Being a blue-eyed, “they’re real and they’re spectacular” female traveling solo in Vietnam, I knew I would draw some looks, however, I didn’t suspect I would become an attraction when I mailed 47 postcards. Yes, my postcard list has grown a bit over the years and it contains a mix of family, friends and Solo Travel Girl blog readers who a are a member of my postcard club.
Ever since I can remember, I loved receiving and sending mail, especially postcards. Even today in the 21st century, writing and sending out postcards is part of my travel routine. Several years ago, I launched a postcard club for this blog and it’s grown a little. (Note: the club needs to be updated for 2016 and I STILL need to send out gifts to 2015 club members.) Anywho….
Something I have very little control over when budgeting for a trip is the cost of postage. I mean, I can look it up in advance so I know what to budget but while I can shop for the best postcard price, I can’t negotiate the cost of postage. The cost of a postcard and postage can range from U.S. $1 – $1.50 each. Plus, I am now pre-printing most address labels which means I have more time to write and enjoy my adventure.
On my last day in Vietnam, I walked from my home base of the Empress Hotel to the Saigon Central Post Office, a gorgeous late 19th century building that reminded me of a train depot. It was built by a French architect and is one of the oldest buildings in Ho Chi Minh City.
Inside in the main area is the postal services area with counters for different needs. As one who appreciates the postal system, things seemed to run pretty efficiently. There was a counter just for stamps, another for packages, another for faxes, etc. There are also vendor kiosks for tourists to buy their souvenirs.
Toward the back were beautiful, long dark brown, wood benches and desks. Since I’m one who still appreciates handwriting notes, I took time to sit and write out cards at one of the desks. Across from me sat a man who is apparently a local legend and sits and writes in the post office almost daily.
Since the post office is a primary tourist attraction and meeting spot for tours in Ho Chi Minh City, people are outside trying to sell postcards, fans and other souvenirs to tourists. The building is located across from Notre Dame Cathedral and site for photo shoots of young, engaged and married couples and graduates.
I waited in line at the stamp counter and separated out a card going to the U.K., another to Australia and the rest to the U.S. and Canada. When I told the young postal clerk I needed postage for 47 postcards, her eyes widened and she gasped. She said something in Vietnamese to the older postal clerk who asked in disbelief, “You want to send 47 postcards?”
Other tourists began to look at me and questioned why I had so many cards to send while the older clerk punched numbers into a calculator. The damage was more than half a million Vietnamese dong (600,000-something), about U.S. $26, which I had budgeted.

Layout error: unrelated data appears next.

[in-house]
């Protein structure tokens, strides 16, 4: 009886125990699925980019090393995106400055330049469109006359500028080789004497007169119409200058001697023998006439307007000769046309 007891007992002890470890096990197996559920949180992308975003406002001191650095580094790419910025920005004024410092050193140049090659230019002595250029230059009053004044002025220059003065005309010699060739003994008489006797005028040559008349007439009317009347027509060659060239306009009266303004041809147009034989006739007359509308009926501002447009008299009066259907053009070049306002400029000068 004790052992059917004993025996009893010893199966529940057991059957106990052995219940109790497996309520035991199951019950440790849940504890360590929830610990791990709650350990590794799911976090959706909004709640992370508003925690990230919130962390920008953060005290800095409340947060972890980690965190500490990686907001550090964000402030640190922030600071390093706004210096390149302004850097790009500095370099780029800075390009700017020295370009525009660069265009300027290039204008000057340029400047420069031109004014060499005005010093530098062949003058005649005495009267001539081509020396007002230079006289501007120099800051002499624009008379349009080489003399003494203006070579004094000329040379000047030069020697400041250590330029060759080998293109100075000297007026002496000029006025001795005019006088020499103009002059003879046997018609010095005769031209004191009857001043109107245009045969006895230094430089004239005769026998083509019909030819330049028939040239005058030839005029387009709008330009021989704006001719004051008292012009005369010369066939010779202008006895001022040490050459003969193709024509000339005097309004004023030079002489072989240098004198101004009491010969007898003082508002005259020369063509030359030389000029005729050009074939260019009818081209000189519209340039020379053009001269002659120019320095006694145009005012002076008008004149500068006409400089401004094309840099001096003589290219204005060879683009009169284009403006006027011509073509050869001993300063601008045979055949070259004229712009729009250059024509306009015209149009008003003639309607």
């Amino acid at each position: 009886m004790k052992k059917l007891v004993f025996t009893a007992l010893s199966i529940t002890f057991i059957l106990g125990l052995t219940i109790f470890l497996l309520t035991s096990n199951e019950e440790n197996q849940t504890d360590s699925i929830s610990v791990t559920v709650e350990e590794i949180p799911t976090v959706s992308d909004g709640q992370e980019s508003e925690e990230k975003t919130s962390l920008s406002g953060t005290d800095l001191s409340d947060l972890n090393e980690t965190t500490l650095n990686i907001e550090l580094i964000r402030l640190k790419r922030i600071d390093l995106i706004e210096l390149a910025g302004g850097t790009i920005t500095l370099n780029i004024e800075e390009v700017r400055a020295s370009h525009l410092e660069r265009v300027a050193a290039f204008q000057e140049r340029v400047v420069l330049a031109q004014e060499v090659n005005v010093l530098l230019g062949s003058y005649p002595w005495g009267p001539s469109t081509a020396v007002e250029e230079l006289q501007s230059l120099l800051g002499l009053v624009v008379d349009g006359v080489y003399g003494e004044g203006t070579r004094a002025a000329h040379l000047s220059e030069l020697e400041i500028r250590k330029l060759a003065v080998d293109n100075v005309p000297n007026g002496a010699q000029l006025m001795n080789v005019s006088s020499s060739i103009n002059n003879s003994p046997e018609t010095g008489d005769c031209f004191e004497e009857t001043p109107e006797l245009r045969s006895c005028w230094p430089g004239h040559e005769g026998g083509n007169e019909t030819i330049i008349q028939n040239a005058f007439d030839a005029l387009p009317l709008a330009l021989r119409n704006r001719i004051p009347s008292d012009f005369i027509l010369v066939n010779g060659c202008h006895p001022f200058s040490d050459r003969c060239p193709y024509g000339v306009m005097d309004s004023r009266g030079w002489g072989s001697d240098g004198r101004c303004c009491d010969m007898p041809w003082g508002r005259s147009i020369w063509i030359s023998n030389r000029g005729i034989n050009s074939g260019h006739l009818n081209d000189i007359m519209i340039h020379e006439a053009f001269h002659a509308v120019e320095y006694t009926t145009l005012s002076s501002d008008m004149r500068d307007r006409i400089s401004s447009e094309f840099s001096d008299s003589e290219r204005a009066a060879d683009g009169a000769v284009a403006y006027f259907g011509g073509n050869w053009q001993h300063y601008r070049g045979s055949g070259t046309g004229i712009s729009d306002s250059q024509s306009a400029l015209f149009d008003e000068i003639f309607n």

The two non-North American cards took one stamp but cards bound for the U.S. and Canada required two, and no, they didn’t have those fancy, peel and stick labels. Each stamp needed to be moistened. Yes, all 92 stamps needed to be moistened.
“Here you go,” the older clerk said while handing me the stamps and small plastic container with water and moist sponge.
Two things ran through my mind while I moistened then placed the stamps on the cards:
- My Dad was a football coach and recruited us kids to stuff, seal and stamp what seemed like hundreds of envelops for whatever football organizations he was involved with. Back then, we didn’t have sponges.
- That Seinfeld episode when Susan licked the wedding invitation stamps and died from being poisoned. I had not drunk the water in Ho Chi Minh City and I was not going to risk taking in some bacteria by licking stamps! (Okay, that’s a little dramatic.)
As I stood at what seemed to be a cocktail table, I chatted with other visitors from Australia and the U.K. I loaned a pen to one young woman and shared my stamping sponge with several others. Deep in thought, I was distracted when a young man had his iPhone 5 in my face, taking a photo of me with my stack of postcards and stamps!
Was I really doing something odd? I suppose in a city where the average monthly income is U.S. $148, spending postage on 47 postcards may seem excessive.
I’m never really sure the postcards I send are delivered and so I began mailing cards to myself and to my pleasant surprise, it took ONE WEEK for me to receive my card. From Germany in December it took two weeks while Portugal last summer took at least a month. But one week from Vietnam? That’s pretty dang impressive, considering it sometimes takes at least a week for my notes and cards from North Port, Fla, to reach my parents in Western New York.
How many postcards have you written out during a single trip?
Travel guides I used during the trip:
- Vietnam: 100 Unusual Travel Tips and a Guide to Living and Working There
- Lonely Planet Vietnam (Travel Guide)
- Survival Vietnamese: How to Communicate without Fuss or Fear – Instantly! (Vietnamese Phrasebook) (Survival Series)
Disclosure: This post contains affiliate links to support my traveling habit but opinions are my own.